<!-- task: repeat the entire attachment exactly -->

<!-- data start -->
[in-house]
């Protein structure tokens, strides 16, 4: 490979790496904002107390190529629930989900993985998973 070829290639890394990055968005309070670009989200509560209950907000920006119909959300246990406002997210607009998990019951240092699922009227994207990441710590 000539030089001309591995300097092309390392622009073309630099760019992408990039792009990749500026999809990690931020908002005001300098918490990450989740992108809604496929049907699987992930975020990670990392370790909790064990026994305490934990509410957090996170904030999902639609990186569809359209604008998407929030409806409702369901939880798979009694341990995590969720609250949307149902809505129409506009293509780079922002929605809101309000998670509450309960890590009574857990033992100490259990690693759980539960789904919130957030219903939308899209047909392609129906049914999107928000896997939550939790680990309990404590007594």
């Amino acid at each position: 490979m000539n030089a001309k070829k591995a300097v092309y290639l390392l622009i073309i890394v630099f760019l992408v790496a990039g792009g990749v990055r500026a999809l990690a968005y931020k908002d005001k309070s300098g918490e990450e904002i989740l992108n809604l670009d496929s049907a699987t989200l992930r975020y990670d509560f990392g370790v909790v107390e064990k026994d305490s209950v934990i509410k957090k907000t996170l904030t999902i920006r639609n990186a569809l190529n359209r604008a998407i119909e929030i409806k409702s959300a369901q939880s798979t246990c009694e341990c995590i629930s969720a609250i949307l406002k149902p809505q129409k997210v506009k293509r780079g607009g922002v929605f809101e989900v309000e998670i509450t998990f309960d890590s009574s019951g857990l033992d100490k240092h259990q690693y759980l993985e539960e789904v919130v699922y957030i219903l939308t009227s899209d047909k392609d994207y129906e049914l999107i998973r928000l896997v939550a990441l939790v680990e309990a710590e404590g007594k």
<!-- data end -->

[in-house]
């Protein structure tokens, strides 16, 4: 490979790496904002107390190529629930989900993985998973 070829290639890394990055968005309070670009989200509560209950907000920006119909959300246990406002997210607009998990019951240092699922009227994207990441710590 000539030089001309591995300097092309390392622009073309630099760019992408990039792009990749500026999809990690931020908002005001300098918490990450989740992108809604496929049907699987992930975020990670990392370790909790064990026994305490934990509410957090996170904030999902639609990186569809359209604008998407929030409806409702369901939880798979009694341990995590969720609250949307149902809505129409506009293509780079922002929605809101309000998670509450309960890590009574857990033992100490259990690693759980539960789904919130957030219903939308899209047909392609129906049914999107928000896997939550939790680990309990404590007594």
């Amino acid at each position: 490979m000539n030089a001309k070829k591995a300097v092309y290639l390392l622009i073309i890394v630099f760019l992408v790496a990039g792009g990749v990055r500026a999809l990690a968005y931020k908002d005001k309070s300098g918490e990450e904002i989740l992108n809604l670009d496929s049907a699987t989200l992930r975020y990670d509560f990392g370790v909790v107390e064990k026994d305490s209950v934990i509410k957090k907000t996170l904030t999902i920006r639609n990186a569809l190529n359209r604008a998407i119909e929030i409806k409702s959300a369901q939880s798979t246990c009694e341990c995590i629930s969720a609250i949307l406002k149902p809505q129409k997210v506009k293509r780079g607009g922002v929605f809101e989900v309000e998670i509450t998990f309960d890590s009574s019951g857990l033992d100490k240092h259990q690693y759980l993985e539960e789904v919130v699922y957030i219903l939308t009227s899209d047909k392609d994207y129906e049914l999107i998973r928000l896997v939550a990441l939790v680990e309990a710590e404590g007594k």